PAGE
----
Top Image: "Madeleine, After M.-G. Benoist - Série Modèle Noir", 2019. Acrylic and elixir bath on free canvas. 261 x 258 cm.
Roméo Mivekannin's family history, like many of us, shapes the way he views the world. But his family history also shaped how others view the world. As the great-great-grandson of King Benhazin of the lost kingdom of Dahomey, now located in present-day Benin, Mivekannin would hear stories of how his ancestor fought as hard as he could to keep his kingdom from the French, only to be exiled with a few members of his close families.
His perception of his identity changed when he moved to France to continue his studies. Where he was respected for being part of the royal family in his home country, he was often seen as lesser than, as part of the blue-collar workers, when he was in Europe.
The fact that he was viewed as different hit especially hard when he brought his earlier abstract work to a gallery. The gallery owner responded by saying that Mivekannin should be making work about his “rich, African culture” instead. Though initially he felt insulted that his background should dictate what he can and cannot make, he stepped back and realized that to move forward, he should face his past first.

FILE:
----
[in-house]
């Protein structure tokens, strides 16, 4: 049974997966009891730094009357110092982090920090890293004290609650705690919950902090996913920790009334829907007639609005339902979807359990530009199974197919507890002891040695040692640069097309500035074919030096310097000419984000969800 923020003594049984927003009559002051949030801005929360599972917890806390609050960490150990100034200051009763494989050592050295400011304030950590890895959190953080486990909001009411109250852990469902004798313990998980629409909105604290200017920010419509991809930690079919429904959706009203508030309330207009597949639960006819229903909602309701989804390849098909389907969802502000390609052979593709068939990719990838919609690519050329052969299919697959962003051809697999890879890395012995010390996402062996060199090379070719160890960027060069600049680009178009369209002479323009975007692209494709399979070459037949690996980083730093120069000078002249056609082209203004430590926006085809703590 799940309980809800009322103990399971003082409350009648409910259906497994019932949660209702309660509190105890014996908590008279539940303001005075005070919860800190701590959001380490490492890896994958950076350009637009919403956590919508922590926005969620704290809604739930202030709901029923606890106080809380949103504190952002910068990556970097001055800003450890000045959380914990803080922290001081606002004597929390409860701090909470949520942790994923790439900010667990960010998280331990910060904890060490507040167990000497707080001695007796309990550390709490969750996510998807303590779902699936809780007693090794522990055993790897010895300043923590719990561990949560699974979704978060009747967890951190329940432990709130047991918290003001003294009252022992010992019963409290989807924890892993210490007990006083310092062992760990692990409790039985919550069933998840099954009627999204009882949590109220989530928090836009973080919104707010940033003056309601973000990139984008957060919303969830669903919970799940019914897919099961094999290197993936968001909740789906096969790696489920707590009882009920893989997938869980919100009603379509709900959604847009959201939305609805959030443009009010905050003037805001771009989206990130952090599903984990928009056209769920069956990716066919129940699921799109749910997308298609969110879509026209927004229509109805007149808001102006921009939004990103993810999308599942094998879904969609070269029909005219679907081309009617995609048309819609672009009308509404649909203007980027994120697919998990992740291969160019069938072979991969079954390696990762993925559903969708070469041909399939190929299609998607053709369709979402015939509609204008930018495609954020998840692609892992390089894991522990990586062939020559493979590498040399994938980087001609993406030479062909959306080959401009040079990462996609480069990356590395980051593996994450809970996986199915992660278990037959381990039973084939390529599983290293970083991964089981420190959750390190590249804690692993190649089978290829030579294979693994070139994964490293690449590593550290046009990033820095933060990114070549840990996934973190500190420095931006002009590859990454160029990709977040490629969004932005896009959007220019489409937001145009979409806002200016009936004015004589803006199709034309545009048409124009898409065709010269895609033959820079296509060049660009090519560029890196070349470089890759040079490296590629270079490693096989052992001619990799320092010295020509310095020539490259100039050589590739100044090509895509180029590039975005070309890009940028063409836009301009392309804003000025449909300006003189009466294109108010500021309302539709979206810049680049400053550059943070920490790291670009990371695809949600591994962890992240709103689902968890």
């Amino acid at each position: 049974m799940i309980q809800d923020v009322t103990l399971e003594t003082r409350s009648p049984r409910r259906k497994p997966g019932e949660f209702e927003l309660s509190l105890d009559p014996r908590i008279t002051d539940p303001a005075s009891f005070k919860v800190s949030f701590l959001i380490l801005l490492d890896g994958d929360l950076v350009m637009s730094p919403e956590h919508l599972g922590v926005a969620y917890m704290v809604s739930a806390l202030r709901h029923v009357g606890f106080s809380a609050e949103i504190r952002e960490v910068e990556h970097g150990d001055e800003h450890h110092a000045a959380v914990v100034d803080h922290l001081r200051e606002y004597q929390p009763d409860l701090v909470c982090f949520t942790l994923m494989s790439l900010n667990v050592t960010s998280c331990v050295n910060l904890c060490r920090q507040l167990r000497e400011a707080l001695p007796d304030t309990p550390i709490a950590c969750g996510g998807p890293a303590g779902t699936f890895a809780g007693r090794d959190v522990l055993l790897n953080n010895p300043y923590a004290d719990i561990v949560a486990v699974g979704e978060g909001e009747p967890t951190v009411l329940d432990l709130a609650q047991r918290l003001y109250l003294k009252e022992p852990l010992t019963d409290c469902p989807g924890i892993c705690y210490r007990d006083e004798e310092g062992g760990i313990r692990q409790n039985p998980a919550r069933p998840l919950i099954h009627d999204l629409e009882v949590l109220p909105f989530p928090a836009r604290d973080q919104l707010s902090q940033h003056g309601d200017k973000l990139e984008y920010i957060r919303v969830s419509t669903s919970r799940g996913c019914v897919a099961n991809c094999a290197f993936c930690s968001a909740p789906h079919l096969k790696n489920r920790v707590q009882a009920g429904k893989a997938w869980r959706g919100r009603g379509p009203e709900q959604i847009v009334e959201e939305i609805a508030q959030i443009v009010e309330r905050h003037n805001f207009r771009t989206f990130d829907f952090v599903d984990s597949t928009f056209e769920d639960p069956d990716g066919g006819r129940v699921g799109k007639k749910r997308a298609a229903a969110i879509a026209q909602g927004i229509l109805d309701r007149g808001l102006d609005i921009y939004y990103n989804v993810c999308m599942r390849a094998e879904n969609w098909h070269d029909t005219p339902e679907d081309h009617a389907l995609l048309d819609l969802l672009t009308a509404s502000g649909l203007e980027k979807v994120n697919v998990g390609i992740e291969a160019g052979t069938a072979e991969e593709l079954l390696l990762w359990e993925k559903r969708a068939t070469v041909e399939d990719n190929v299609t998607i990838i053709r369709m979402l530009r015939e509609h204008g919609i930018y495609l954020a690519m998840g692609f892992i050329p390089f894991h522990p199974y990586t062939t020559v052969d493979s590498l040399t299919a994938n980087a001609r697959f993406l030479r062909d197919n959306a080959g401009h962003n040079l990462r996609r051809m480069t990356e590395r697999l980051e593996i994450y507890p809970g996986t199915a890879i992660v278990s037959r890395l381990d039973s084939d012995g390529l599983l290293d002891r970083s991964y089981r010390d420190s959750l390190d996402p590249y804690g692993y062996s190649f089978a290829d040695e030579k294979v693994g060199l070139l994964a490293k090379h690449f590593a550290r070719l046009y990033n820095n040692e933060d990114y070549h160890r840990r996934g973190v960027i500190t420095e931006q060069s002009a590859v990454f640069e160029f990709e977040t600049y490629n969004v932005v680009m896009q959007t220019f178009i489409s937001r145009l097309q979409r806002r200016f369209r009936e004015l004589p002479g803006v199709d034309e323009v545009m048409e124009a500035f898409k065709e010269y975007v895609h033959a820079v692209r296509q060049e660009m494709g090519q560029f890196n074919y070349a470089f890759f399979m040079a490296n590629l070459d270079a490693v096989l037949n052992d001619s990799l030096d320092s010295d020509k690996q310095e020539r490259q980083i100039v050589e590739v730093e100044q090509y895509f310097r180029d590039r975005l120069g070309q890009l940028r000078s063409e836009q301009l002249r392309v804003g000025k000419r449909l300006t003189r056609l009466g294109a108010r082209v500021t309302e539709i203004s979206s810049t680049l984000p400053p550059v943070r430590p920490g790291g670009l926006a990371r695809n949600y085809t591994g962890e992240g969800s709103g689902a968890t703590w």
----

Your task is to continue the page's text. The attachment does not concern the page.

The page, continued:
The works that Mivekannin is now more known for, are inseparable from his roots. Using a tapestry of cloth dipped in voodoo potions as his canvas, he tackles one of the biggest problems in Western art history: the objectification and fetishization of the Black body. While recreating these paintings or photographs, Mivekannin would replace one or more of the heads with his own. By doing so, we are confronted with the discomfort of Mivekannin’s out-of-place head staring at us. His interference highlighted just how disturbing these images were in the first place. It’s through this discomfort that he tells his story.
View more of Roméo Mivekannin’s works here.